The Fourteenth Banker Blog

December 18, 2010

Wikileaks Puts the Lie to Myth of Liquidity

Filed under: Running Commentary — thefourteenthbanker @ 6:59 PM

As I have blogged about the last couple times, the never-ending bailout serves the purpose of transferring wealth into the banking system in order to prop it up, prop up the markets, and prop up the economic power structure. I think that has been fairly obvious. Today we have a “smoking gun”, released with the Wikileaks cables. Hat Tip to Credit Writedowns.

From the WikiLeaks cables as published in the Guardian today regarding a meeting with the US Ambassador to the United Kingdom and the Bank of England Governor Mervyn King on 17 Mar 2008:

Systemic Insolvency Is Now The Problem


2. (C/NF) King said that liquidity is necessary but not sufficient in the current market crisis because the global banking system is undercapitalized due to being over leveraged. He said it is hard to look at the big four UK banks (Royal Bank of Scotland, Barclays, HSBC, and Lloyds TSB) and not think they need more capital. A coordinated effort among central banks and finance ministers may be needed to develop a plan to recapitalize the banking system.

Unblocking Illiquid Mortgage-Backed Securities

——————————————— –

3. (C/NF) King said it is also imperative to find a way for banks to sell off unwanted illiquid securities, including mortgage backed securities, without resorting to sales at distressed valuations. He said sales at distressed values only serve to lower the floor to which banks must mark down their assets (mark to market), thereby forcing unwarranted additional write downs.

What does this prove? That it was widely known in government circles by the time Bear Stearns went bust that the global banking system was effectively insolvent – and that banks’ unloading garbage assets at inflated prices was seen as critical in preventing the whole global economy from collapsing. It’s good to see this confirmed in writing.

Read the rest of the Credit Writedowns post. I don’t need to steal their thunder. Suffice to say that the Emperor of the Treasury has no clothes.




  1. How very interesting at first blush only. Of course, the banks and system are insolvent. You need not be particularly smart to see that the cause is always uncollectable retail loans. In particular, what are assets in the financial system representing aging Baby Boomer debt? Even more specifically, the upper half of the middle class over age 55 with a 401(k) or pension who has a negative or zero equity in his house and heavy consumer debt. As time goes on these people are ever less securely employed and then one day they get canned or see the bright lights glowing about how to shed debt. Essentially, sans house, most people would keep their household assets and even cars in a bankruptcy. They also keep their entire pension and 401(k)up to $1 million each as excluded assets. If they are reasonably smart enough to be larcenous about their survival and plan with a bankruptcy attorney they will shed all debt. Sooner or later, a n entire segment of Americans will shed debt as they retire. Even quit to do so on advice from their attorney .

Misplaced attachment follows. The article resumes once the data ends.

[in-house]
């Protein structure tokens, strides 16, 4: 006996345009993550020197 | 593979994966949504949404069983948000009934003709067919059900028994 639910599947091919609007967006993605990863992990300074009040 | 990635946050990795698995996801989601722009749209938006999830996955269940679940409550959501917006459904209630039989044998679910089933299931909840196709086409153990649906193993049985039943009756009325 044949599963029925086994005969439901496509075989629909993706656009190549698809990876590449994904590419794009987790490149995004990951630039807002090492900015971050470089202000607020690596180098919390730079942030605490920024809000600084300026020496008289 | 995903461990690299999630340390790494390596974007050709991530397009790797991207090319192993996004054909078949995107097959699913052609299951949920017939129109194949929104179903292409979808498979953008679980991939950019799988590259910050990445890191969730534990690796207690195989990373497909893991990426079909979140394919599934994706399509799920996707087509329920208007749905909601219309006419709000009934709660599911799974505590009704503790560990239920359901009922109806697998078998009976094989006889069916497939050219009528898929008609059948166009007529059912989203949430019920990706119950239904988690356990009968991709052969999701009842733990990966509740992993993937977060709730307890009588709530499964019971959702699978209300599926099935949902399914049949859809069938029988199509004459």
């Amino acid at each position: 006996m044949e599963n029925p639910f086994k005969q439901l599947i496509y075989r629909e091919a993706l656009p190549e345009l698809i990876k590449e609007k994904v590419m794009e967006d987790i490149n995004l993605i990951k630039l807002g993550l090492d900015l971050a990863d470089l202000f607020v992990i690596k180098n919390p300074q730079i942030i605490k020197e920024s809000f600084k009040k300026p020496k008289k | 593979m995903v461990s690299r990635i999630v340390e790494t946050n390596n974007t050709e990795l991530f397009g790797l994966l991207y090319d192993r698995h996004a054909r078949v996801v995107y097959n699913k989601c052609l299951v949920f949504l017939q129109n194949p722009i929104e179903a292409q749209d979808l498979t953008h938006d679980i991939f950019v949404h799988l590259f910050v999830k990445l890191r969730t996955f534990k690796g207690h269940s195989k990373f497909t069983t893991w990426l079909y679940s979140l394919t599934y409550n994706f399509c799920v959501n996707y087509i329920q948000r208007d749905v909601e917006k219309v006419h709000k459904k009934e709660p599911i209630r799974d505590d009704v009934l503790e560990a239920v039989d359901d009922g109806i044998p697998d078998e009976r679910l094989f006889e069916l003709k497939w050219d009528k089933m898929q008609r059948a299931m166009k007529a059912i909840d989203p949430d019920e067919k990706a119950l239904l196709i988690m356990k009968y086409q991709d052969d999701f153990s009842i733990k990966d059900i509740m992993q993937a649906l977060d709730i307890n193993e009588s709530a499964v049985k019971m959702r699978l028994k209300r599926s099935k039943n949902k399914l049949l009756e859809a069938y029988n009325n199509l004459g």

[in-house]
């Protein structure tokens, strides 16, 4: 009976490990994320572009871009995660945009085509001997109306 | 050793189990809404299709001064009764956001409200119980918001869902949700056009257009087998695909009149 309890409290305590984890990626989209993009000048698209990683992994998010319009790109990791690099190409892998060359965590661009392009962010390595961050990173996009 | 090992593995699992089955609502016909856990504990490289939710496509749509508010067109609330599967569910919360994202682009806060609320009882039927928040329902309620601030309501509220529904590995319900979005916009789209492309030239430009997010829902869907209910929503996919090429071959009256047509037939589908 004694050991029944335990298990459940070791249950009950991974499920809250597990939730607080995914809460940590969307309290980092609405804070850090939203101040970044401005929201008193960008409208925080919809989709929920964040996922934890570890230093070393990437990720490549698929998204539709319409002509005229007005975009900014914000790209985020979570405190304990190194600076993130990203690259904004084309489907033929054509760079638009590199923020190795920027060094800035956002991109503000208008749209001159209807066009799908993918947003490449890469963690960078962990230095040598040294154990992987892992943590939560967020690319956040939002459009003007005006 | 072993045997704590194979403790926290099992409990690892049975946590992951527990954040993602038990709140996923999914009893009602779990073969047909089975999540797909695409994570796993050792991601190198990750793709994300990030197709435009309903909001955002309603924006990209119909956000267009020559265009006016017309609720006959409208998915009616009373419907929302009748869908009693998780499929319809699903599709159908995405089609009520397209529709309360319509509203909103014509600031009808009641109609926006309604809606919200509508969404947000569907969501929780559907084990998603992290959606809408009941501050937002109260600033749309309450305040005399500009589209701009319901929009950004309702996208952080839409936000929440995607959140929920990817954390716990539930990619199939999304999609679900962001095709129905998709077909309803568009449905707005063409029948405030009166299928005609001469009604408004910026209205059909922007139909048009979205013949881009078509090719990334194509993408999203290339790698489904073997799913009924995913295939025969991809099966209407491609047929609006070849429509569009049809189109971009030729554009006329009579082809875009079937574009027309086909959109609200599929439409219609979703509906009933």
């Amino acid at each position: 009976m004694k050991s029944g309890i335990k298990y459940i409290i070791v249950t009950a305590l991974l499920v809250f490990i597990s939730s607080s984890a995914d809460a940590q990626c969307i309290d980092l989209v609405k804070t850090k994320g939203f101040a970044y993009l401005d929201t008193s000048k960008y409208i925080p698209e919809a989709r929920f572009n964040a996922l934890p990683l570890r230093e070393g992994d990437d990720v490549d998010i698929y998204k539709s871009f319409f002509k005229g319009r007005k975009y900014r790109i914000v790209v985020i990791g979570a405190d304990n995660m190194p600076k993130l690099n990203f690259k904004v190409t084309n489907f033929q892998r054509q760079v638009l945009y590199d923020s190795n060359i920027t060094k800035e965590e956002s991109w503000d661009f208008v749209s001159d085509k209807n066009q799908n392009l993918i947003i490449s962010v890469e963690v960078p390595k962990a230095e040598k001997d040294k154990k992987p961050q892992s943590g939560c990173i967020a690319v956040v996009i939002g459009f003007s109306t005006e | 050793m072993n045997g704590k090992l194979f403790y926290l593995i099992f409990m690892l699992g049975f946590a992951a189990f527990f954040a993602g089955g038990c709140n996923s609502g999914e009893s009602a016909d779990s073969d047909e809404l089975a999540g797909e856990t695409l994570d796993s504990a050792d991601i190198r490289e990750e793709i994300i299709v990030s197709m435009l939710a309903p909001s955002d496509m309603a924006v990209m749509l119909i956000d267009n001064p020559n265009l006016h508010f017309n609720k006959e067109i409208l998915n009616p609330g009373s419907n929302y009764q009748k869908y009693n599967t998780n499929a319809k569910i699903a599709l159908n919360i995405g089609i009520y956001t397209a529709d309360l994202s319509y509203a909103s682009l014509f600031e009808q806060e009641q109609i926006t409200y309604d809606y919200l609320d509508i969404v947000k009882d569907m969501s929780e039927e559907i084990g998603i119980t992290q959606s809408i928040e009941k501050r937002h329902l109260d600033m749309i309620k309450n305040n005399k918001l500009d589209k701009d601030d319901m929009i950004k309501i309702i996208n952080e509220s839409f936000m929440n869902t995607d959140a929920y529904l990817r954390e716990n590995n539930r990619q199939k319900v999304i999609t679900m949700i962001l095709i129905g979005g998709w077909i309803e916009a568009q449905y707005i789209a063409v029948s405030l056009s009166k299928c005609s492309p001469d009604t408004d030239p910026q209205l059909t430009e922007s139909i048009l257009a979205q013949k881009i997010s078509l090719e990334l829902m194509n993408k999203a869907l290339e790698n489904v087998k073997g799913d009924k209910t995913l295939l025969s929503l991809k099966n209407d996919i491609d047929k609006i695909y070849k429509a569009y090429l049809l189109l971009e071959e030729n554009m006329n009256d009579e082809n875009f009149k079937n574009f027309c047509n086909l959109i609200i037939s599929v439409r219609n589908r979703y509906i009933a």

This upcoming fact of life is almost now upon us. The bank losses will be fearsome and the decline in value of certain types of residences like the McMansion will be massive. Millions of them with now current loans against the residences. This problem will only get worse as wages decline. Heaven help the system if the bankers try to change the bankruptcy law.

    There are trillions of dollars of credit losses in the United States to be recognized by the time people start collecting Social Security and quit their jobs to get off the hook. Right now, the banksters think they have won. Those that cash out now will have won. But the system makes good to the banks or they go down from Baby Boomer debt escape.

    Dead Bang banks where they have recourse problems on mortgages. Even greater dead bang credit card operations because everything they sell everything into securitization and the business model itself is premised on selling debt full recourse.

    Comment by Jerry J — December 19, 2010 @ 2:00 PM | Reply

  2. To all- feel free to follow updates on Facebook:

    Comment by 15th Banker — December 20, 2010 @ 12:15 AM | Reply

  3. Merry Christmas!!!

    Mariah Carey … one of the greatest divas of our time … She performs my favorite rendition of this Christmas carol. The CD version is better 🙂

    Comment by tippygolden press — December 22, 2010 @ 12:00 AM | Reply

  4. A Canadian Christmas carol — the Huron Carol — and one of the most beautiful Christmas carols ever written.

    Comment by tippygolden press — December 22, 2010 @ 11:24 AM | Reply

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